The applications address specific challenges, such as quality, machine performance, or genealogy and track and trace. You can start at the machine or work-area level with a single application and minimal infrastructure requirements. You can add other applications or scale up to an integrated-MES solution as you grow production and realize return on investment (ROI).
2. Scalable Infrastructure: These offerings can help converge your networks, connect your plant and business systems and give your workers access to information to make better decisions. Scalable infrastructure offerings can be especially valuable when your operations are starting small or if you have time, talent or budgetary constraints.
Infrastructure-as-a-service (IaaS), for example, can reduce the burden of designing, deploying and maintaining a network infrastructure. It also can shift your network’s costs from a capital expense to an operating expense. IaaS combines pre-engineered network solutions, on-site configuration and 24/7 remote monitoring into a single contract. It uses best-in-class technologies and architectures and can help optimize the performance, efficiency and uptime of your network architecture.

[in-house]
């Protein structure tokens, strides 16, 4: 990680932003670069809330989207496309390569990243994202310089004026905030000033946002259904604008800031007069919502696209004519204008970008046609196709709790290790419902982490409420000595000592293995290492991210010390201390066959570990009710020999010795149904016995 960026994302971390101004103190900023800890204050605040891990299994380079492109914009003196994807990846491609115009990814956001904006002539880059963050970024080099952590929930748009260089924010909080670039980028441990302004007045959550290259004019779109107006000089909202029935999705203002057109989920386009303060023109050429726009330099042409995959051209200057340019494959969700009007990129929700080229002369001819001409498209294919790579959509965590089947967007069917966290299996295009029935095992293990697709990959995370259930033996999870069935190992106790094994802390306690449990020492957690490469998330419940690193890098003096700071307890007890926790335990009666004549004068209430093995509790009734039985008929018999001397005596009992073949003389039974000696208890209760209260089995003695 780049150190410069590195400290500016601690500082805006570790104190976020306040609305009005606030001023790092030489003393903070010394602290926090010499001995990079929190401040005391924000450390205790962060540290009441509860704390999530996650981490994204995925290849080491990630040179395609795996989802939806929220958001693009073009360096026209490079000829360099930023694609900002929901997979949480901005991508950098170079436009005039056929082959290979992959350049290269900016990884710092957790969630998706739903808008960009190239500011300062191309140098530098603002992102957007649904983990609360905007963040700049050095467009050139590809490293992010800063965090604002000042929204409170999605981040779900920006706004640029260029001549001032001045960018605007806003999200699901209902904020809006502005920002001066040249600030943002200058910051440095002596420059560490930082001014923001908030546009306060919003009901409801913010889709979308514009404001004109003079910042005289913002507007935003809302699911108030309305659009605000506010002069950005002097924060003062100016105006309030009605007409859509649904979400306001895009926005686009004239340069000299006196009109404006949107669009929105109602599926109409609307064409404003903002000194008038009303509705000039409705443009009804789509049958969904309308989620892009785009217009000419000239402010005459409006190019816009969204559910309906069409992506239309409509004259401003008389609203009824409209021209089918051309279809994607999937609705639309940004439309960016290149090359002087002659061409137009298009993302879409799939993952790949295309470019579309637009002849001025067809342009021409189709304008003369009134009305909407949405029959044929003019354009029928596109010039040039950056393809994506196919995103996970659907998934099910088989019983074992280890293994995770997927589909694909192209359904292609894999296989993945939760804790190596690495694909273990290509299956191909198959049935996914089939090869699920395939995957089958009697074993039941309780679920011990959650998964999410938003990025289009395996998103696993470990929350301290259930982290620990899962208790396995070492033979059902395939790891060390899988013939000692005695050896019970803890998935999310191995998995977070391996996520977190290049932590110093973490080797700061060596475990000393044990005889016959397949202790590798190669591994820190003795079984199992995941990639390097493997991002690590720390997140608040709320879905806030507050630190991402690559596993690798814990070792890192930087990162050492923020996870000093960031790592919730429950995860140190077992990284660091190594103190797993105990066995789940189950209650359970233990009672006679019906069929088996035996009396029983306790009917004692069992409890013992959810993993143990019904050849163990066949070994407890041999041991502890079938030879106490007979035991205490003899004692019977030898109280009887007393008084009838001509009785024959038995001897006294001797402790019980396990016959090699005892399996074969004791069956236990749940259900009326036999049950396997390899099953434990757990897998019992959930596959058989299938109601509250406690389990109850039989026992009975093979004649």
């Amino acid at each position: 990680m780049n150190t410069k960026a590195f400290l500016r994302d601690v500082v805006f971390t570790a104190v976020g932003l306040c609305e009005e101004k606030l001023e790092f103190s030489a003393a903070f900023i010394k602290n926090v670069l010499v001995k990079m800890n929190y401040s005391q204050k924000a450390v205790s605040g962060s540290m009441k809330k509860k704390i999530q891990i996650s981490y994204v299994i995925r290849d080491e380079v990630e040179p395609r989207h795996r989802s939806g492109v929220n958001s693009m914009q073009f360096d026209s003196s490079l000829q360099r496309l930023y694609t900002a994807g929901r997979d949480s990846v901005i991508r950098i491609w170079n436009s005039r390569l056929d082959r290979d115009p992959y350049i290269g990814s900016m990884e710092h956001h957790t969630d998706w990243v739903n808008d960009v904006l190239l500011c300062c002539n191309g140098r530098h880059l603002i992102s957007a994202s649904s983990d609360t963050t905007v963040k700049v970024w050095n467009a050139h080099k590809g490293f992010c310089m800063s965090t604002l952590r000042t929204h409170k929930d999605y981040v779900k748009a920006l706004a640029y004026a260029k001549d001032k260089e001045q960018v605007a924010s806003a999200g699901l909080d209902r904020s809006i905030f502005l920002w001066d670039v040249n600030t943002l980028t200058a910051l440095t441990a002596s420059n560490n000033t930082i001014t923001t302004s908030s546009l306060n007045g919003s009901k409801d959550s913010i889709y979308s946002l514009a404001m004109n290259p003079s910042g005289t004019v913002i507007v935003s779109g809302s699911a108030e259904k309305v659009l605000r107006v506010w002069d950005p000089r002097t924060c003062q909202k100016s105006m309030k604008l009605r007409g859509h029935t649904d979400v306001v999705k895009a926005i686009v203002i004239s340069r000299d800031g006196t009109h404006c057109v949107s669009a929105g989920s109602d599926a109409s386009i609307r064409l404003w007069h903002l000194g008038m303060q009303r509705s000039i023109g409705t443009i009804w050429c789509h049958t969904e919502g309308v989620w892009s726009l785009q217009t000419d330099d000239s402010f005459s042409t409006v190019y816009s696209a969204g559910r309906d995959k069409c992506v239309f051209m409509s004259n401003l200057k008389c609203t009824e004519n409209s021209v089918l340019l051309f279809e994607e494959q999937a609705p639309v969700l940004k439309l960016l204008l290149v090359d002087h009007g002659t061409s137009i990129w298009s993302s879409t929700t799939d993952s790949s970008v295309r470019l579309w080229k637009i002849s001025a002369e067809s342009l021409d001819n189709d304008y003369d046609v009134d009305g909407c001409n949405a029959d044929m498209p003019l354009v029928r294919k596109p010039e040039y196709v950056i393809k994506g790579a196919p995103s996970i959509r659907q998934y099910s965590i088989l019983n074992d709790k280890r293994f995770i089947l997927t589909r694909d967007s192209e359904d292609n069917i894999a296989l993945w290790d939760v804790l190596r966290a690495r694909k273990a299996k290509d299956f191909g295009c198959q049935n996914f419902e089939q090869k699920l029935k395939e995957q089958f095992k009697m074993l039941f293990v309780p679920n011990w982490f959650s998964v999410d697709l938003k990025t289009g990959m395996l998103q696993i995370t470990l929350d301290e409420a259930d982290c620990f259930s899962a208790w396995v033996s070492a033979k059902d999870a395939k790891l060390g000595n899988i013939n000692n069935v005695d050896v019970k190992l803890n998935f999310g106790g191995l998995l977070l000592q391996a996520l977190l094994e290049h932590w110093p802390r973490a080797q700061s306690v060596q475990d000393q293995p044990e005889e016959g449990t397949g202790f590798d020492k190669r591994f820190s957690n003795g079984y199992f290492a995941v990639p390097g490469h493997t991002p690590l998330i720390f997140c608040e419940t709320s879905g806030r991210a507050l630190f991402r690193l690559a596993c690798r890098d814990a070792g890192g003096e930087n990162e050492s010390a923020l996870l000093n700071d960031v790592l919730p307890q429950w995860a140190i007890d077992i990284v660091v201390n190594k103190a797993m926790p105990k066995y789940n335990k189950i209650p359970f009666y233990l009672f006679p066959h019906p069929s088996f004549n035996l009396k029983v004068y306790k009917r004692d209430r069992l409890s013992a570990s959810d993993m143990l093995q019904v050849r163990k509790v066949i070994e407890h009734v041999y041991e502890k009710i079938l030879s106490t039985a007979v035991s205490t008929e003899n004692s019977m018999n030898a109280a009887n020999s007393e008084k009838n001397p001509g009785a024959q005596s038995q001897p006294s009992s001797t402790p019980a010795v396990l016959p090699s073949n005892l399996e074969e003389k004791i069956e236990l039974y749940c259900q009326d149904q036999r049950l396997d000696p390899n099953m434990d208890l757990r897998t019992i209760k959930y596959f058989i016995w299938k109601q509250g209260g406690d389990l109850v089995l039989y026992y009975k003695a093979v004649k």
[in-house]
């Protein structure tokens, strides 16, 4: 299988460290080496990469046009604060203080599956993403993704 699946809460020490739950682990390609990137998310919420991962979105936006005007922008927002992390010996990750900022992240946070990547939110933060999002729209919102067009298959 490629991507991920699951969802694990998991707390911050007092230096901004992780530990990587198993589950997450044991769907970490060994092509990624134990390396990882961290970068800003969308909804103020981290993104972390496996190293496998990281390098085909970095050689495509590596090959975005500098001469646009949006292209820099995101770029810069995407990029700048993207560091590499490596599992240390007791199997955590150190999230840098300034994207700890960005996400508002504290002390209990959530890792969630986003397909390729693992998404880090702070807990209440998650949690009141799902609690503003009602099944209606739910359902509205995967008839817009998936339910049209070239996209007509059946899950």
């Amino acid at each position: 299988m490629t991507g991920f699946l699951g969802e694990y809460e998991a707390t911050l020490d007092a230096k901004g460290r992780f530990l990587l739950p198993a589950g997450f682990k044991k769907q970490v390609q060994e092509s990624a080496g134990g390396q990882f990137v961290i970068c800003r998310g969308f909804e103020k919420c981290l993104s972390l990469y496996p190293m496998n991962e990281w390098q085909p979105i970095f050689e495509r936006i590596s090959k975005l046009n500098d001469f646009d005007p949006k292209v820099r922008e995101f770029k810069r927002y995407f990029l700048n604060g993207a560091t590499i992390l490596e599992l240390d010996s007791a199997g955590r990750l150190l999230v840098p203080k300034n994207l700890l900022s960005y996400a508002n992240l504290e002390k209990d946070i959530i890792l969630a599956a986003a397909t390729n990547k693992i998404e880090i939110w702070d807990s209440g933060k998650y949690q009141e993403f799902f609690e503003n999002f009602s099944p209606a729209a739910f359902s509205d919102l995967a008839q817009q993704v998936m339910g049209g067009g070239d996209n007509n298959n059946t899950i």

3. Independent Cart Technology: Systems built with this technology will be a game changer in electric-vehicle production. They offer the potential of higher line speeds and reduced downtime, which can help you get to market faster.
Independent cart technology allows a brand owner to move small components, or even full car bodies, around a plant faster and more precisely than conventional mechanical solutions. This can help you speed up production in a traditional body shop or in areas such as battery cell and pack production, where high-speed conveyance has proven to be a challenge.
You can change the functions of systems using independent cart technology with the push of a button to achieve fast changeovers. These systems also have fewer moving parts, which can reduce maintenance needs and improving uptime.
Start with a Strategy
The electric vehicle market is only going to get hotter as more automakers try to carve out a piece of it. The right expertise, partners and technologies are essential to your success. However, it’s more important to have a well-thought-out strategy that addresses the unique challenges of electric-vehicle production and defines how Industry 4.0 concepts will help you solve them.
Learn about Rockwell Automation manufacturing automation and controls for the automotive industry.
The Journal From Rockwell Automation and Our PartnerNetwork™ is published by Putman Media, Inc.